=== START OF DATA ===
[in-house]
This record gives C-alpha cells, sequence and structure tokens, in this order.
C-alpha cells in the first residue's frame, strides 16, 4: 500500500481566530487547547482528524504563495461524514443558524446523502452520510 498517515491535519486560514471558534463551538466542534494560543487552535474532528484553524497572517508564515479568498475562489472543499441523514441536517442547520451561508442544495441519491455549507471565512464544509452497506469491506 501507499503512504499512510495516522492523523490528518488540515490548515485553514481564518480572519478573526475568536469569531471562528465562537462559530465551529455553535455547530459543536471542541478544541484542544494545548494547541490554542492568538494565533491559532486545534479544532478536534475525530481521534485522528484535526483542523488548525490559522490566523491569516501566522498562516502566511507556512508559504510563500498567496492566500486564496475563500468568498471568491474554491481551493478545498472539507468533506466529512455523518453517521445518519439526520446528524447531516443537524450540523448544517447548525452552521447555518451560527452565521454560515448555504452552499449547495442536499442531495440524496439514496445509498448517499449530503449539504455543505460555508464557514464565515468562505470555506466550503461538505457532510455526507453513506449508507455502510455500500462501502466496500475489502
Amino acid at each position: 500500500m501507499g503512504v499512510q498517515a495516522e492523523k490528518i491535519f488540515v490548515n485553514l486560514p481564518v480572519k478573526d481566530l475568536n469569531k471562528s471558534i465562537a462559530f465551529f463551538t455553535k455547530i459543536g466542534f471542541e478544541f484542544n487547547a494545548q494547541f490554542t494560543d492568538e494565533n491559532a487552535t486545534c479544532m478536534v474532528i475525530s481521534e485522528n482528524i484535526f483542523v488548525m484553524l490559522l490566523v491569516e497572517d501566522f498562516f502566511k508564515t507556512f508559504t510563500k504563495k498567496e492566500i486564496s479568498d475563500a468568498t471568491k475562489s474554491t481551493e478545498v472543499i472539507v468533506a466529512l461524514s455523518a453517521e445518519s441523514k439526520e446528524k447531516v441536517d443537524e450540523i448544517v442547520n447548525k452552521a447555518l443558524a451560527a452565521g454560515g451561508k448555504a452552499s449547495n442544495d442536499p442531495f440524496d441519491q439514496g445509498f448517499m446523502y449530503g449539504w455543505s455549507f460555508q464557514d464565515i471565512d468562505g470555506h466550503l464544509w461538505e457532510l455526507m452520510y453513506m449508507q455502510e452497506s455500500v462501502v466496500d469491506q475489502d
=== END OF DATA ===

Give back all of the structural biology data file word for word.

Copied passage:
[in-house]
This record gives C-alpha cells, sequence and structure tokens, in this order.
C-alpha cells in the first residue's frame, strides 16, 4: 500500500481566530487547547482528524504563495461524514443558524446523502452520510 498517515491535519486560514471558534463551538466542534494560543487552535474532528484553524497572517508564515479568498475562489472543499441523514441536517442547520451561508442544495441519491455549507471565512464544509452497506469491506 501507499503512504499512510495516522492523523490528518488540515490548515485553514481564518480572519478573526475568536469569531471562528465562537462559530465551529455553535455547530459543536471542541478544541484542544494545548494547541490554542492568538494565533491559532486545534479544532478536534475525530481521534485522528484535526483542523488548525490559522490566523491569516501566522498562516502566511507556512508559504510563500498567496492566500486564496475563500468568498471568491474554491481551493478545498472539507468533506466529512455523518453517521445518519439526520446528524447531516443537524450540523448544517447548525452552521447555518451560527452565521454560515448555504452552499449547495442536499442531495440524496439514496445509498448517499449530503449539504455543505460555508464557514464565515468562505470555506466550503461538505457532510455526507453513506449508507455502510455500500462501502466496500475489502
Amino acid at each position: 500500500m501507499g503512504v499512510q498517515a495516522e492523523k490528518i491535519f488540515v490548515n485553514l486560514p481564518v480572519k478573526d481566530l475568536n469569531k471562528s471558534i465562537a462559530f465551529f463551538t455553535k455547530i459543536g466542534f471542541e478544541f484542544n487547547a494545548q494547541f490554542t494560543d492568538e494565533n491559532a487552535t486545534c479544532m478536534v474532528i475525530s481521534e485522528n482528524i484535526f483542523v488548525m484553524l490559522l490566523v491569516e497572517d501566522f498562516f502566511k508564515t507556512f508559504t510563500k504563495k498567496e492566500i486564496s479568498d475563500a468568498t471568491k475562489s474554491t481551493e478545498v472543499i472539507v468533506a466529512l461524514s455523518a453517521e445518519s441523514k439526520e446528524k447531516v441536517d443537524e450540523i448544517v442547520n447548525k452552521a447555518l443558524a451560527a452565521g454560515g451561508k448555504a452552499s449547495n442544495d442536499p442531495f440524496d441519491q439514496g445509498f448517499m446523502y449530503g449539504w455543505s455549507f460555508q464557514d464565515i471565512d468562505g470555506h466550503l464544509w461538505e457532510l455526507m452520510y453513506m449508507q455502510e452497506s455500500v462501502v466496500d469491506q475489502d